Submissions/Where Wikipedia has gone wrong, what we can do to bring it back on track
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- Title of the submission
- Where Wikipedia has gone wrong, what we can do to bring it back on track
- Type of submission (workshop, tutorial, panel, presentation)
- Author of the submission
- Dror Kamir
- E-mail address or username (if username, please confirm email address in Special:Preferences)
- Country of origin
- Affiliation, if any (organization, company etc.)
- Member of Wikimedia Israel, but the organization has no connection to this presentation.
- Personal homepage or blog
- Abstract (please use no less than 300 words to describe your proposal)
In its 11th year, Wikipedia, particularly the English-language Wikipedia, experiences some serious problems, that, in my opinion, have not been adequately addressed. The relations among the problems, though exist, are not direct, hence the discussion I would like to develop might spread on several fields, some of which touch the the Knowledge and Collaboration track (rather than the People and Community track). I would like this presentation to take the form of a symposium, in which members of the audience could share their insights and suggest possible solutions. These are the points that I am going to raise:
- Scope - Wikipedia is defined as an encyclopedia, while other projects, namely Wikinews, Wiktionary etc, are supposed to address other purposes. This definition is supposed to limit the topics, format and style of Wikipedia articles. In practice Wikipedia goes beyond its scope quite often. The most striking example is probably the recent events in Egypt. An article about the protests in Egypt was written a few hours after they began, when information about the events was still scarce. In fact, it seems as if the article was written to serve the protests rather than to describe them encyclopedically. Other examples will be brought to further illustrate the issue.
- Conflict of Principles - The three principles that underlie Wikipedia are: Neutrality (NPOV), Verifiability and No Original Research. These principles often contradict themselves. For example, in heated issues, sources usually use terminology that reflects the author's opinion or the organization on behalf of whom he speaks. In conventional encyclopedias or other sources of information, an editorial decision is made regarding terminology and style. In Wikipedia, such process is impossible, and the introduction of neutral terminology is usual regarded as violation of the verifiability or "no original research" rules. So far, Wikipedia failed to achieve a solution to the problem either by hierarchizing these principles (e.g. usage of neutral terminology is preferred even when it cannot be sourced), or by creating a system of negotiation in order to reach consensus (though many attempts in this direction have been made).
- Facts vs. opinions - The verifiability principle requires editors to source their contributions, however, too often do editor confuse facts and opinions in the sources they use. For example, the current policy allows saying in an article that certain activity is "dangerous" if many sources so claim, and yet this is only an indication to this opinion being widespread (an important thing for itself), while the term "dangerous" does not refer to a fact. Also, bringing UN resolutions or government decisions have recently become popular as sources, while ignoring the fact that most of them express opinions (i.e. a desired reality) rather than facts on the ground.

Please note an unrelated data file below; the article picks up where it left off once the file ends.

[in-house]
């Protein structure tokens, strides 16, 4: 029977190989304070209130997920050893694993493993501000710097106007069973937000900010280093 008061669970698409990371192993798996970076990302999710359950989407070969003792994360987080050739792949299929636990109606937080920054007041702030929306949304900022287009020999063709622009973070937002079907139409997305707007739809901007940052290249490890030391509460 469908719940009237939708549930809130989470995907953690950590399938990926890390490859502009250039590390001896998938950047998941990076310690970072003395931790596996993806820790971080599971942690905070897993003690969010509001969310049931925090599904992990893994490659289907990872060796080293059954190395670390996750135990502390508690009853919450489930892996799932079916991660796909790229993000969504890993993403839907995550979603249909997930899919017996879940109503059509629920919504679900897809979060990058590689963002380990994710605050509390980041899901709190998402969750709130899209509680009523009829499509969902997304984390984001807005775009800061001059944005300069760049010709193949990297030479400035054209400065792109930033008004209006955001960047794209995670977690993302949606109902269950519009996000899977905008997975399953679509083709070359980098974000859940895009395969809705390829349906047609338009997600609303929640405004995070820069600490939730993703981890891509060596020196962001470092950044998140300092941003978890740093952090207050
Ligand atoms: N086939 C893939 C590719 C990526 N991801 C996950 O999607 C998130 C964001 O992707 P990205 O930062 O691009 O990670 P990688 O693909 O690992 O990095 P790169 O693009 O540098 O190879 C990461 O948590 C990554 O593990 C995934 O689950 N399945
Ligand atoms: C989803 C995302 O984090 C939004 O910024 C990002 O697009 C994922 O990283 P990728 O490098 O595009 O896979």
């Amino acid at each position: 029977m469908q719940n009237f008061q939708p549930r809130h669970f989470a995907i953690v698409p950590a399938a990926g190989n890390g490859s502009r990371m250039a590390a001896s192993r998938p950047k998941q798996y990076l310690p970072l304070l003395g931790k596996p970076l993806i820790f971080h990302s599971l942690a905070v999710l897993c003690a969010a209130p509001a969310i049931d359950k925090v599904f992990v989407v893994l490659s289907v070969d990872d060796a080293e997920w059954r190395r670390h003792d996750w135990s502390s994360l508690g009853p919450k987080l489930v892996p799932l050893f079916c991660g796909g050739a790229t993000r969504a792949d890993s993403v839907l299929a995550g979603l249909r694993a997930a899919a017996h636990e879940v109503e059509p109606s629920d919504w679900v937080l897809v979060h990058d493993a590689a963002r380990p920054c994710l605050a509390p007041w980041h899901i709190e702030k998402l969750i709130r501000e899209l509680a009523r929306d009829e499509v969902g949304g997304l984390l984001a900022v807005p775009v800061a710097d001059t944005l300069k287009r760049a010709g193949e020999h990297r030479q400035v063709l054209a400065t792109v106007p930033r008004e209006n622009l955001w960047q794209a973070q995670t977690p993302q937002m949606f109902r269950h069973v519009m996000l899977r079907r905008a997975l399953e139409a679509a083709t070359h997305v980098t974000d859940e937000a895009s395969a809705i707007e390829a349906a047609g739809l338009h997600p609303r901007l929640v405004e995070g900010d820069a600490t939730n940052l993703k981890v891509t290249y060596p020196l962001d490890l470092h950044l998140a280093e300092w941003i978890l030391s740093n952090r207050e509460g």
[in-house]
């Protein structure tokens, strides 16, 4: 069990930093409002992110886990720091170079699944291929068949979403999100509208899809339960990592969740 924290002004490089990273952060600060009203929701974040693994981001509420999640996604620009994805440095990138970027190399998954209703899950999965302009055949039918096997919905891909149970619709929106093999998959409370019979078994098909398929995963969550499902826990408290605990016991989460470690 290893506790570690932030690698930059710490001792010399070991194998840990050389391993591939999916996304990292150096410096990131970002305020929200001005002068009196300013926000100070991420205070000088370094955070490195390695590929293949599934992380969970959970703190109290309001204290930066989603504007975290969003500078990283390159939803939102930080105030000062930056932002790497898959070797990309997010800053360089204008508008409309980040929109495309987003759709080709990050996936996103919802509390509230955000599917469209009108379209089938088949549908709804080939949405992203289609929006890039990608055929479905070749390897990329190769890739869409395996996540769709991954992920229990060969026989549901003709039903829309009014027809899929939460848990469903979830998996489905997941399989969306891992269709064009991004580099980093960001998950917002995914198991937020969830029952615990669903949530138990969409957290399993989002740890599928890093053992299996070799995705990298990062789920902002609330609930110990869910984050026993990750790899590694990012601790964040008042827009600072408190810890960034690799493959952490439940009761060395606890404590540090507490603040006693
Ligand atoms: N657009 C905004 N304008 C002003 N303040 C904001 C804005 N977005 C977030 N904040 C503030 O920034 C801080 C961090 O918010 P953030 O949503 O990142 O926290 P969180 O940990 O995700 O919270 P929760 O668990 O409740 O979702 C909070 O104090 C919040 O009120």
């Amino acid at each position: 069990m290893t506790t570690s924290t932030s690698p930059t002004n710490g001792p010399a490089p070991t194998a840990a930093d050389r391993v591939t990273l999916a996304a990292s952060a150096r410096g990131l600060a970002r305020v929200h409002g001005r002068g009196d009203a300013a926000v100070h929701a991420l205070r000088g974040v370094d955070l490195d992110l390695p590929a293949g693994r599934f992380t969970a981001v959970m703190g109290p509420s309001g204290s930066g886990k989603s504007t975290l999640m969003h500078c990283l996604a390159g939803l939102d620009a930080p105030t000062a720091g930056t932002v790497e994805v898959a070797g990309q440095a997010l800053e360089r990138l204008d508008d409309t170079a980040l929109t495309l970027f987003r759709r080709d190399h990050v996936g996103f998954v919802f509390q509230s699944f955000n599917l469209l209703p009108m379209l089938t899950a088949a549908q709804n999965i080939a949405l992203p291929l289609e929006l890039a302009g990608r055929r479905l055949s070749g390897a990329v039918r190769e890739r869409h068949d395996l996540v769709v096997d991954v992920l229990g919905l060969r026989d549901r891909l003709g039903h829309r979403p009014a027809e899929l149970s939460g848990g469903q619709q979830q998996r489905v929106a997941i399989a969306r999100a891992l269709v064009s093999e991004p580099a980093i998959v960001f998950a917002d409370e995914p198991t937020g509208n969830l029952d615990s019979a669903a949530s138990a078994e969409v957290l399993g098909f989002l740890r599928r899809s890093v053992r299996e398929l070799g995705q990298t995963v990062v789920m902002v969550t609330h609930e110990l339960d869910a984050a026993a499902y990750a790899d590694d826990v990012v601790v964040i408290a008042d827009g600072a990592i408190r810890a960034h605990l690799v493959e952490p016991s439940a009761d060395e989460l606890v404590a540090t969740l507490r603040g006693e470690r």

- Excessive bureaucracy and adoption of legal language - The English-language Wikipedia, which often sets a model to other projects, has developed a huge corpus of rules and pseudo-juridic decisions. While Wikipedia adopted a pseudo-legal system, it did not develop the checks and balances of such system, e.g. transparent due process, the benefit of the doubt, the right to appeal etc. Even if some of these checks and balances exist in practice, they are poorly implemented. And yet, the very adoption of the legal language and processes, and the excessive use of rules and bureaucracy, are questionable. Wikipedia started with the principle of "ignore all rules", meaning that the general goals of gathering accurate information and working collaboratively are to sought even on the expense of keeping the rules. This has long been forgotten.
- Adminship - Administrators possess too much power, and too much is dependant on their personality and common sense. Many of the influential admins do not contribute to articles anymore, namely they do not participate in the collaborative work. In case of edit wars, they usually interested in the sanctions that should be imposed on the "belligerent" editors, rather than to suggest solutions that would serve the content of the article.
Each of these issues is worthy of a separate workshop, but it is important for me to bring all of them forth for discussion, even if this discussion is not during the workshop itself.
- Track (People and Community/Knowledge and Collaboration/Infrastructure)
- People and Community
- Will you attend Wikimania if your submission is not accepted?
- Slides or further information (optional)
- File:DrorK Where Wikipedia has gone wrong, what we can do to bring it back on track.pdf (some of the arguments that will be brought up); File:An interview with DrorK Johanna Niesyto.pdf (some background material); File:Dror Kamir Where Wikipedia has gone.pdf (the slides of the presentation)
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